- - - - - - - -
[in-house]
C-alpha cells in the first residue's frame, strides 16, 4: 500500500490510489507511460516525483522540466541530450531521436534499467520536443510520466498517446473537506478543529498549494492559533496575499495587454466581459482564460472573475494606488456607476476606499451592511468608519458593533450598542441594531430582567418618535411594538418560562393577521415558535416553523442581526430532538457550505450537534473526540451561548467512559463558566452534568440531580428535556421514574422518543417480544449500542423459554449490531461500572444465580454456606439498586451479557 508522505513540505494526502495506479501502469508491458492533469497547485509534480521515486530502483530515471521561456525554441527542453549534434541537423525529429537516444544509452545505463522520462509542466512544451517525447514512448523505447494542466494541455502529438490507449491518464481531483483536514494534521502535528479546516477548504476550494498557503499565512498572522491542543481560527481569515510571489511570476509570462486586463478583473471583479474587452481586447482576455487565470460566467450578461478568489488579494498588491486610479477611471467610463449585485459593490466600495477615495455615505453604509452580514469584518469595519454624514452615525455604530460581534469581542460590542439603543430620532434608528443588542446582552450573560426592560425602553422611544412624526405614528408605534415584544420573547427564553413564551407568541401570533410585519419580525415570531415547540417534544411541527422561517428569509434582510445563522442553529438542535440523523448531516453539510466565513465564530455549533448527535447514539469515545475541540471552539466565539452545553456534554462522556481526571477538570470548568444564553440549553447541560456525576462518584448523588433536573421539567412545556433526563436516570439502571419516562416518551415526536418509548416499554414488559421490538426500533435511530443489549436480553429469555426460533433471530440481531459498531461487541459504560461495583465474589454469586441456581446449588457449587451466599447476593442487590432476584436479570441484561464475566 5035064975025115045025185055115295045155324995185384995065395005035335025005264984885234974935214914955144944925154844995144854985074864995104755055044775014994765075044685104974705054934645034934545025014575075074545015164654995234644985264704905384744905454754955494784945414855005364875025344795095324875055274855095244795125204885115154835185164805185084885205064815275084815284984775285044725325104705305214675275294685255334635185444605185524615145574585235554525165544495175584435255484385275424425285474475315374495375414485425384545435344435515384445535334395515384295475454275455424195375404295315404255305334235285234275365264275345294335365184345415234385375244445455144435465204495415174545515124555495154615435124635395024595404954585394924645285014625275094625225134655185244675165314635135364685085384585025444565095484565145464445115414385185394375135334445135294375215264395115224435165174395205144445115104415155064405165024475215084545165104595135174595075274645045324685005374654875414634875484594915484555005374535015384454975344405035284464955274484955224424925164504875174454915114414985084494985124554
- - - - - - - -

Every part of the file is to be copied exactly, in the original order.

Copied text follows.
[in-house]
C-alpha cells in the first residue's frame, strides 16, 4: 500500500490510489507511460516525483522540466541530450531521436534499467520536443510520466498517446473537506478543529498549494492559533496575499495587454466581459482564460472573475494606488456607476476606499451592511468608519458593533450598542441594531430582567418618535411594538418560562393577521415558535416553523442581526430532538457550505450537534473526540451561548467512559463558566452534568440531580428535556421514574422518543417480544449500542423459554449490531461500572444465580454456606439498586451479557 508522505513540505494526502495506479501502469508491458492533469497547485509534480521515486530502483530515471521561456525554441527542453549534434541537423525529429537516444544509452545505463522520462509542466512544451517525447514512448523505447494542466494541455502529438490507449491518464481531483483536514494534521502535528479546516477548504476550494498557503499565512498572522491542543481560527481569515510571489511570476509570462486586463478583473471583479474587452481586447482576455487565470460566467450578461478568489488579494498588491486610479477611471467610463449585485459593490466600495477615495455615505453604509452580514469584518469595519454624514452615525455604530460581534469581542460590542439603543430620532434608528443588542446582552450573560426592560425602553422611544412624526405614528408605534415584544420573547427564553413564551407568541401570533410585519419580525415570531415547540417534544411541527422561517428569509434582510445563522442553529438542535440523523448531516453539510466565513465564530455549533448527535447514539469515545475541540471552539466565539452545553456534554462522556481526571477538570470548568444564553440549553447541560456525576462518584448523588433536573421539567412545556433526563436516570439502571419516562416518551415526536418509548416499554414488559421490538426500533435511530443489549436480553429469555426460533433471530440481531459498531461487541459504560461495583465474589454469586441456581446449588457449587451466599447476593442487590432476584436479570441484561464475566 5035064975025115045025185055115295045155324995185384995065395005035335025005264984885234974935214914955144944925154844995144854985074864995104755055044775014994765075044685104974705054934645034934545025014575075074545015164654995234644985264704905384744905454754955494784945414855005364875025344795095324875055274855095244795125204885115154835185164805185084885205064815275084815284984775285044725325104705305214675275294685255334635185444605185524615145574585235554525165544495175584435255484385275424425285474475315374495375414485425384545435344435515384445535334395515384295475454275455424195375404295315404255305334235285234275365264275345294335365184345415234385375244445455144435465204495415174545515124555495154615435124635395024595404954585394924645285014625275094625225134655185244675165314635135364685085384585025444565095484565145464445115414385185394375135334445135294375215264395115224435165174395205144445115104415155064405165024475215084545165104595135174595075274645045324685005374654875414634875484594915484555005374535015384454975344405035284464955274484955224424925164504875174454915114414985084494985124554